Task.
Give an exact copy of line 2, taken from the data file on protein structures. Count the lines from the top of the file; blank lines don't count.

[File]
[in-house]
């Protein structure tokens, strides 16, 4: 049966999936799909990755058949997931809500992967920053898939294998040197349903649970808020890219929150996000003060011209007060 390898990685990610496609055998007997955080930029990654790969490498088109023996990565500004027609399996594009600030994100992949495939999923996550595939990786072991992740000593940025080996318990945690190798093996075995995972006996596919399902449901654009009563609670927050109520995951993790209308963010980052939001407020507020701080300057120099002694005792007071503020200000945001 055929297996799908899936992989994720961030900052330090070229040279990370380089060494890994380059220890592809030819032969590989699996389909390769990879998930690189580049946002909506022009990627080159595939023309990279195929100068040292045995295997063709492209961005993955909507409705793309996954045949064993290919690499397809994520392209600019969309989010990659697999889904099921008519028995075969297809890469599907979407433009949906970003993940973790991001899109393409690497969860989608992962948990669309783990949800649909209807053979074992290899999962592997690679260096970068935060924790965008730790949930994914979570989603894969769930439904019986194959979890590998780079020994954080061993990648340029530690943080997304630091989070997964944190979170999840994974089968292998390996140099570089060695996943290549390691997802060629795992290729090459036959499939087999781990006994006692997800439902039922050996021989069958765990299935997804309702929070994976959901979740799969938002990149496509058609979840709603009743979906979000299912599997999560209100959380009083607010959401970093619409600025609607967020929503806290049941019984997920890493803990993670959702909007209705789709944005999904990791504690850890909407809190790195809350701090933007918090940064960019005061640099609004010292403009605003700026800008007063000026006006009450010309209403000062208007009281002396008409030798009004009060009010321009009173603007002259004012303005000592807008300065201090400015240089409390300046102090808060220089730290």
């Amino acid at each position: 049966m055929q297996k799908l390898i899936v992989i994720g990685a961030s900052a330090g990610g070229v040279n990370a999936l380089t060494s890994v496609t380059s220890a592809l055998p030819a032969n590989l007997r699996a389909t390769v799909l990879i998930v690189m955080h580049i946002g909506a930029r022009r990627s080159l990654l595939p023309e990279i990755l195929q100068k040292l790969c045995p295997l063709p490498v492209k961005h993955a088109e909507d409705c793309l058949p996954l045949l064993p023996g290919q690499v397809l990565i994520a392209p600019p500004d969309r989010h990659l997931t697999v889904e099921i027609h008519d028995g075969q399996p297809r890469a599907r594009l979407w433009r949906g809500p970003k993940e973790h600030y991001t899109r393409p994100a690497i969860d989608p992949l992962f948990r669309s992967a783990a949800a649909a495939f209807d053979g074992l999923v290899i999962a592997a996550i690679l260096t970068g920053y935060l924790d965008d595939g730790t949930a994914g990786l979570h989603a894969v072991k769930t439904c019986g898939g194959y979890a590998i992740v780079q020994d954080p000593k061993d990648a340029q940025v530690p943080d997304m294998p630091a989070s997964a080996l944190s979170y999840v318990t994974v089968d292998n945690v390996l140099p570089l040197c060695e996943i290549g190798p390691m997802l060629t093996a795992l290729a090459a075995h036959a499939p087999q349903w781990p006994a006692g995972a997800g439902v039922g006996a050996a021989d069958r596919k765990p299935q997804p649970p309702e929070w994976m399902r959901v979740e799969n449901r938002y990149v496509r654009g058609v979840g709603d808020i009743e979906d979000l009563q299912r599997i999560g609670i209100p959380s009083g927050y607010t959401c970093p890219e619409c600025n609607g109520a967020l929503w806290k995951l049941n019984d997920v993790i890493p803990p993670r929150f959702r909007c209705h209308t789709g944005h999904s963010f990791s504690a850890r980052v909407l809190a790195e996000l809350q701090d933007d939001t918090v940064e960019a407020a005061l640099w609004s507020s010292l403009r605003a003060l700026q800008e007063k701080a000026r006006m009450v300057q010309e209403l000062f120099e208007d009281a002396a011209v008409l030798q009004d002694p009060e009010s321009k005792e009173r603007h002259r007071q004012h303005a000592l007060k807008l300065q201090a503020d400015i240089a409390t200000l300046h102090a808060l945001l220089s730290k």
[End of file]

């Protein structure tokens, strides 16, 4: 049966999936799909990755058949997931809500992967920053898939294998040197349903649970808020890219929150996000003060011209007060 390898990685990610496609055998007997955080930029990654790969490498088109023996990565500004027609399996594009600030994100992949495939999923996550595939990786072991992740000593940025080996318990945690190798093996075995995972006996596919399902449901654009009563609670927050109520995951993790209308963010980052939001407020507020701080300057120099002694005792007071503020200000945001 055929297996799908899936992989994720961030900052330090070229040279990370380089060494890994380059220890592809030819032969590989699996389909390769990879998930690189580049946002909506022009990627080159595939023309990279195929100068040292045995295997063709492209961005993955909507409705793309996954045949064993290919690499397809994520392209600019969309989010990659697999889904099921008519028995075969297809890469599907979407433009949906970003993940973790991001899109393409690497969860989608992962948990669309783990949800649909209807053979074992290899999962592997690679260096970068935060924790965008730790949930994914979570989603894969769930439904019986194959979890590998780079020994954080061993990648340029530690943080997304630091989070997964944190979170999840994974089968292998390996140099570089060695996943290549390691997802060629795992290729090459036959499939087999781990006994006692997800439902039922050996021989069958765990299935997804309702929070994976959901979740799969938002990149496509058609979840709603009743979906979000299912599997999560209100959380009083607010959401970093619409600025609607967020929503806290049941019984997920890493803990993670959702909007209705789709944005999904990791504690850890909407809190790195809350701090933007918090940064960019005061640099609004010292403009605003700026800008007063000026006006009450010309209403000062208007009281002396008409030798009004009060009010321009009173603007002259004012303005000592807008300065201090400015240089409390300046102090808060220089730290």